By: Tanya Ward Goodman
This year’s award for most enduring bad mood goes to my daughter. She seems determined to sweep the categories for deepest scowl without the employment of a makeup crew, loudest door slam without the assistance of a Foley artist, and most dramatic performance of the phrase, “You are the worst mother ever.”
Oscar night found us with more Sturm und Drang in our house than on the screen all year long.
I’m not sure why it is this way. I’m not sure how to change it. I am feeling a bit defeated and powerless and, above all that, tired to the bone.
It started out fine. (Just as everything was fine when that poor family moved to Amityville.) We worked on a themed menu for dinner: pigs in a blanket in honor of “Moneyball,” brie, pate and baguette in tribute to “The Artist” and “Hugo” (though with all the Brits in Scorsese’s Paris, perhaps we should have gone with tea and scones). We had deviled eggs and pie for those belabored gals in “The Help.” My daughter selected artichokes and made a salad of spinach and strawberries. It was fun. For a minute.
Then it wasn’t.
We didn’t eat the salad fast enough or apparently with the desired amount of excitement. (Though it was very good. Perhaps we need an acting coach to work on our line readings for this very particular director.)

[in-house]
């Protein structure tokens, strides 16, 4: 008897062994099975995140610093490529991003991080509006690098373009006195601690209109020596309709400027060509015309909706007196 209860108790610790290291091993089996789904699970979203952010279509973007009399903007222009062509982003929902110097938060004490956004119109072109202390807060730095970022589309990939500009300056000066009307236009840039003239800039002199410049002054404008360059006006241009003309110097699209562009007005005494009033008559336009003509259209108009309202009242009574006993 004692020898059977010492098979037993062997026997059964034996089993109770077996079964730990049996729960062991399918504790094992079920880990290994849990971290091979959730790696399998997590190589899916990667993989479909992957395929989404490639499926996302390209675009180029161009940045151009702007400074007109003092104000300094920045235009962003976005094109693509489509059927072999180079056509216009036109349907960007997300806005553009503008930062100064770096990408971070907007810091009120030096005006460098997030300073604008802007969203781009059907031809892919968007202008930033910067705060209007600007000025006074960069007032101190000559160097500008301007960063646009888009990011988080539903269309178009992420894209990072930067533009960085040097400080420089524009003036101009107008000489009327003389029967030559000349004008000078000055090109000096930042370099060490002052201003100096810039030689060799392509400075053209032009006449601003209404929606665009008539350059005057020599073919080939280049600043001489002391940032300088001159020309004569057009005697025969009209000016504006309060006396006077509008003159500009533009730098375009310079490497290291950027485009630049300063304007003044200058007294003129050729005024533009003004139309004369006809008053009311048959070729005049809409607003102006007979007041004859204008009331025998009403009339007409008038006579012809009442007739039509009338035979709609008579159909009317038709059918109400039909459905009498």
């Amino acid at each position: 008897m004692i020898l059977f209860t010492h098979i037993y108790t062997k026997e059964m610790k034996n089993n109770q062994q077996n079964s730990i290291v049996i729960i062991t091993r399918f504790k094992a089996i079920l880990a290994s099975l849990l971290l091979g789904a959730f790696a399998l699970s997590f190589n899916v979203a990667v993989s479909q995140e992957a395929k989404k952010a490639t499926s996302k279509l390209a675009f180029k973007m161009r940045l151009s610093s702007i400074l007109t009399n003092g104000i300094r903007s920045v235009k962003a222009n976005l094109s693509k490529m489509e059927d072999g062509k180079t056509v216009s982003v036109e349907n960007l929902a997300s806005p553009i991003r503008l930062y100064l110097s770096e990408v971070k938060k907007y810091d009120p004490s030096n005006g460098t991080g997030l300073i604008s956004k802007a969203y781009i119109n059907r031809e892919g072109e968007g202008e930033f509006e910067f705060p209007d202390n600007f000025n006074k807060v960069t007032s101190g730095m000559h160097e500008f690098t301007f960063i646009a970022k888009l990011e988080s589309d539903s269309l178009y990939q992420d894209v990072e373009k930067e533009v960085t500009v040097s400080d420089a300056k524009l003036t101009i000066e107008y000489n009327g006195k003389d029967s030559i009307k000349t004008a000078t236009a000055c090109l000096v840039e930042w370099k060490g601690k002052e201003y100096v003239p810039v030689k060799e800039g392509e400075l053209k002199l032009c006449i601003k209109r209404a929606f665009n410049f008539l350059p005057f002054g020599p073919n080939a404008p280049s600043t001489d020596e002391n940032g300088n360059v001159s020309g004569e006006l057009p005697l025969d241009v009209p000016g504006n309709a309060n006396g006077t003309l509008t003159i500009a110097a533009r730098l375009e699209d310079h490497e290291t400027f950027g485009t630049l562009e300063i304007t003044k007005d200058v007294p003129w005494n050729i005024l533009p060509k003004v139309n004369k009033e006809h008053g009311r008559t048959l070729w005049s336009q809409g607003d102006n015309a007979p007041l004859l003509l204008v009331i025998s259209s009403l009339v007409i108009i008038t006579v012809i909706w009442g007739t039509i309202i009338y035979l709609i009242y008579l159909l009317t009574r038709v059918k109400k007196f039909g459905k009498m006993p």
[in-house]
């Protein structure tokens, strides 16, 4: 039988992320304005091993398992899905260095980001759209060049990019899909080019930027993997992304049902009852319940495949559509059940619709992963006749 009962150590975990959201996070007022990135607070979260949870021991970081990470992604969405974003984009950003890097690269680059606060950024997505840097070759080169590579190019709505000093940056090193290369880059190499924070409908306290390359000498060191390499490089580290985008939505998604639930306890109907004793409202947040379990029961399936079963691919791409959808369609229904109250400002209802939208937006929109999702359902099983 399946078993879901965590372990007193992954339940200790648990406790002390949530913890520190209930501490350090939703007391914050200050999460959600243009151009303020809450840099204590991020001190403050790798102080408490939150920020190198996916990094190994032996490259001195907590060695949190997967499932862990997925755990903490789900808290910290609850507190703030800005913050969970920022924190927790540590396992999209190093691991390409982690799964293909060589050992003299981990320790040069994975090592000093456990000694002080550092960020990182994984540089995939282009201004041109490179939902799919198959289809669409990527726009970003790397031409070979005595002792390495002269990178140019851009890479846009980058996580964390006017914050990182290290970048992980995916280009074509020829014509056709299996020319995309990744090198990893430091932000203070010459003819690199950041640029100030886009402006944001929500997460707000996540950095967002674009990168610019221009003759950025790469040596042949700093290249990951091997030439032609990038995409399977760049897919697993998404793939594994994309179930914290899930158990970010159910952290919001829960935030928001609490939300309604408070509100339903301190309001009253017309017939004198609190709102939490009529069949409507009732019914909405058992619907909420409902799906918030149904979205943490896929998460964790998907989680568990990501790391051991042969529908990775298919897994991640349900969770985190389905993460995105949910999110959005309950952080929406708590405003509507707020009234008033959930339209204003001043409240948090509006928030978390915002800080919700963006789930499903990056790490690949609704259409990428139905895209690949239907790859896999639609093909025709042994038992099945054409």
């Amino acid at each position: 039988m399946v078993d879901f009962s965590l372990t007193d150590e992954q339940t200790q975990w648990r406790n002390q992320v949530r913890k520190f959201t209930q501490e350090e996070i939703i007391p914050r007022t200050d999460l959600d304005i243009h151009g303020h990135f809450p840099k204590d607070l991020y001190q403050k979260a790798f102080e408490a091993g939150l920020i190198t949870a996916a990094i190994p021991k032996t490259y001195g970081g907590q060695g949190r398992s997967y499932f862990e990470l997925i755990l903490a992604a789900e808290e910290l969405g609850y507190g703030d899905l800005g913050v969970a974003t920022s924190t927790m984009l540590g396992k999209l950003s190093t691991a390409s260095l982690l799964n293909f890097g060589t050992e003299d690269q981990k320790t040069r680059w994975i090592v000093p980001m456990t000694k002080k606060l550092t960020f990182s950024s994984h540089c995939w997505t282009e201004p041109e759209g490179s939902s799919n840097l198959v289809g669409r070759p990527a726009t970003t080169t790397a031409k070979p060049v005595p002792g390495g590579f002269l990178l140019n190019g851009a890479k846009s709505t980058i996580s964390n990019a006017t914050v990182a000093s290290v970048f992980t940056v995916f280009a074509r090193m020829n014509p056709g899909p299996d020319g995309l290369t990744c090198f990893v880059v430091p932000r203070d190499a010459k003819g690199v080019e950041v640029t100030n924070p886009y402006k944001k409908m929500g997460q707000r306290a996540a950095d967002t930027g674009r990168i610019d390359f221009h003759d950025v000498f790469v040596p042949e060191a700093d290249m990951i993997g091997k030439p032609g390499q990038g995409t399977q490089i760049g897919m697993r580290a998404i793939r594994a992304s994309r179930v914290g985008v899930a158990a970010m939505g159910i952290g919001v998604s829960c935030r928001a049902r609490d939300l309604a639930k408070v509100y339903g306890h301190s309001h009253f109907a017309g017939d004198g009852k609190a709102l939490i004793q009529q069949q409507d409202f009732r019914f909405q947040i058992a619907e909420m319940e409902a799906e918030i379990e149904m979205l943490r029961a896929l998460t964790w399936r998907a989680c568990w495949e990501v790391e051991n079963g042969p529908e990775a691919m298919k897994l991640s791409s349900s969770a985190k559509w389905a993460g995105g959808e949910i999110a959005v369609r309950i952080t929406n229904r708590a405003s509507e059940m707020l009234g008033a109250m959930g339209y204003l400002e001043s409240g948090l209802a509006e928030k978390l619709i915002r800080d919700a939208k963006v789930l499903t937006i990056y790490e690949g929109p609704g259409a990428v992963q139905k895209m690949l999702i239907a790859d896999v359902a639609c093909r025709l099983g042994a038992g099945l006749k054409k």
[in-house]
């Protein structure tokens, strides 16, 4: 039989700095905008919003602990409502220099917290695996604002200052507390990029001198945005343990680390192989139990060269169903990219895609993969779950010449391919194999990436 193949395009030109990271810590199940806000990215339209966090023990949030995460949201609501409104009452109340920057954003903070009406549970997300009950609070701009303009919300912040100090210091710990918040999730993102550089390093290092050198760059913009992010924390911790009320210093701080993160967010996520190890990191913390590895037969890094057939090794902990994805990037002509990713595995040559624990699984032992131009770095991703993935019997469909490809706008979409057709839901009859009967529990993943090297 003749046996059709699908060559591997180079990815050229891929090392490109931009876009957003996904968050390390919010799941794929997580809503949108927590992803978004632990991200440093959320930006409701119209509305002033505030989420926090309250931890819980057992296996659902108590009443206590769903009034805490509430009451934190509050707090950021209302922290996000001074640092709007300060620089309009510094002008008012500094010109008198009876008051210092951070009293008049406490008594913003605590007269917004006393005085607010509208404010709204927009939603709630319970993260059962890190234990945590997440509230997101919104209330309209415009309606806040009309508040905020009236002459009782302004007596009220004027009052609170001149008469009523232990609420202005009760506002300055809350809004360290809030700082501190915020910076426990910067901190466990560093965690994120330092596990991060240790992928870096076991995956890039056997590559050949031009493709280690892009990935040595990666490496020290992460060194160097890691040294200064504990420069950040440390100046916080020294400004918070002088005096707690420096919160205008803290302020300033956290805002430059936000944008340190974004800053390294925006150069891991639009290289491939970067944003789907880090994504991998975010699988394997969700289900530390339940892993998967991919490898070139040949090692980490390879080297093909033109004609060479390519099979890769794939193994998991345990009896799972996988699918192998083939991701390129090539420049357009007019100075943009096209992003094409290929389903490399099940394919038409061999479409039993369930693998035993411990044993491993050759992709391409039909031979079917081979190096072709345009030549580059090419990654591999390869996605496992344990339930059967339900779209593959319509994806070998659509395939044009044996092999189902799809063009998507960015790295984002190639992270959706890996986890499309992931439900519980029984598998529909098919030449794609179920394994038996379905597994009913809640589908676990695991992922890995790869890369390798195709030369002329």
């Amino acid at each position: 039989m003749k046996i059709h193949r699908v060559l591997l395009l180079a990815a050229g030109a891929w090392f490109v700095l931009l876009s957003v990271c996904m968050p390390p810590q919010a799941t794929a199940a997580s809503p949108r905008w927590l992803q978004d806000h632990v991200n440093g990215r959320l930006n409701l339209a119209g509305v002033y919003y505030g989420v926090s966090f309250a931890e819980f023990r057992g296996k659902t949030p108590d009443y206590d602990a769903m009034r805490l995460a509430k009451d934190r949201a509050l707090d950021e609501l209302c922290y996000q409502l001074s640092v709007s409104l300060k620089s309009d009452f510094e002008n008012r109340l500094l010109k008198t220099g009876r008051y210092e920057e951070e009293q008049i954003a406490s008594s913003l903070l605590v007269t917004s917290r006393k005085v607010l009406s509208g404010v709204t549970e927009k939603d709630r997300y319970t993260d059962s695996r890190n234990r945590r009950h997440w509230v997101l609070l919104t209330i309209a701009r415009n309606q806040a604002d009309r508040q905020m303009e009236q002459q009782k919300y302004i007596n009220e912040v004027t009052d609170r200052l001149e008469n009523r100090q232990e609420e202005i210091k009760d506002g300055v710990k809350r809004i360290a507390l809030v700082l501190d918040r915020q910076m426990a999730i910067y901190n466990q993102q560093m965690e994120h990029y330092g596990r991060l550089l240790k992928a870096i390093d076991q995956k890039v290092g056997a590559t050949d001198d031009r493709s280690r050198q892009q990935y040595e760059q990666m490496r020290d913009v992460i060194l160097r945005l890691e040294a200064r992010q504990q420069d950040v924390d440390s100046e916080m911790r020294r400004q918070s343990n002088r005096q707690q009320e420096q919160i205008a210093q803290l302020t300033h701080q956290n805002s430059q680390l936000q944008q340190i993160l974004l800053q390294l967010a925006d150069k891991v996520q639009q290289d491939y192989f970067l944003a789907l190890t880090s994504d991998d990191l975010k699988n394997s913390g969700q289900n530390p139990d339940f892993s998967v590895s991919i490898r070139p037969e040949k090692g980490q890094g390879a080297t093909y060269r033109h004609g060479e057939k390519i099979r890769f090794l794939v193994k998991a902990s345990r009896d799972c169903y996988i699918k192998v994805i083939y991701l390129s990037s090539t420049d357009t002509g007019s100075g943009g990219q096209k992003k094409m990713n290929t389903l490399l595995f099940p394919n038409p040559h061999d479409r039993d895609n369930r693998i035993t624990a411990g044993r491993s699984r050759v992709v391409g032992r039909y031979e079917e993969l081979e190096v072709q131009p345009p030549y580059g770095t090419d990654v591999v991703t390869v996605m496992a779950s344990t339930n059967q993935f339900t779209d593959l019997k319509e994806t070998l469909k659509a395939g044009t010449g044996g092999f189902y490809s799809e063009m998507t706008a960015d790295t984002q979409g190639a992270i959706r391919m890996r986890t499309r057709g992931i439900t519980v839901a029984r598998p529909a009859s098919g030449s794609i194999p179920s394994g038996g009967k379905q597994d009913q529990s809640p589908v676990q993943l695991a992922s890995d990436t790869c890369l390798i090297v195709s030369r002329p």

Though we repeated over and over that the ballots were only for fun, feelings were hurt when my kids guessed wrong. (How could they be right all the time when they’d only seen one of the films in the contest? Considering their answer in every category was “Hugo,” they still did pretty well.)
To complicate things, my daughter was awake one minute and the next asleep. It was a lovely and quiet interlude. She looked adorable wrapped in a blanket on the sofa. Her face, relaxed from its perpetual furrowed fury, was angelic.
And then she woke up.
“This is the worst day of my life,” she said. “You kept going without me.”
We did keep going. We had to. We were as determined as Billy Crystal to keep this evening on schedule. Bedtime was at nine and the Academy helped us by ending the glittery doings just a few minutes before the witching hour.
My daughter, like perhaps a starlet or two, slept last night in her clothes. She woke this morning with bleary eyes and turned immediately to the paper. “Who won?” she asked. “What happened?”
I was not exactly sure how to answer.
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Originally published on The Seattle Lesbian
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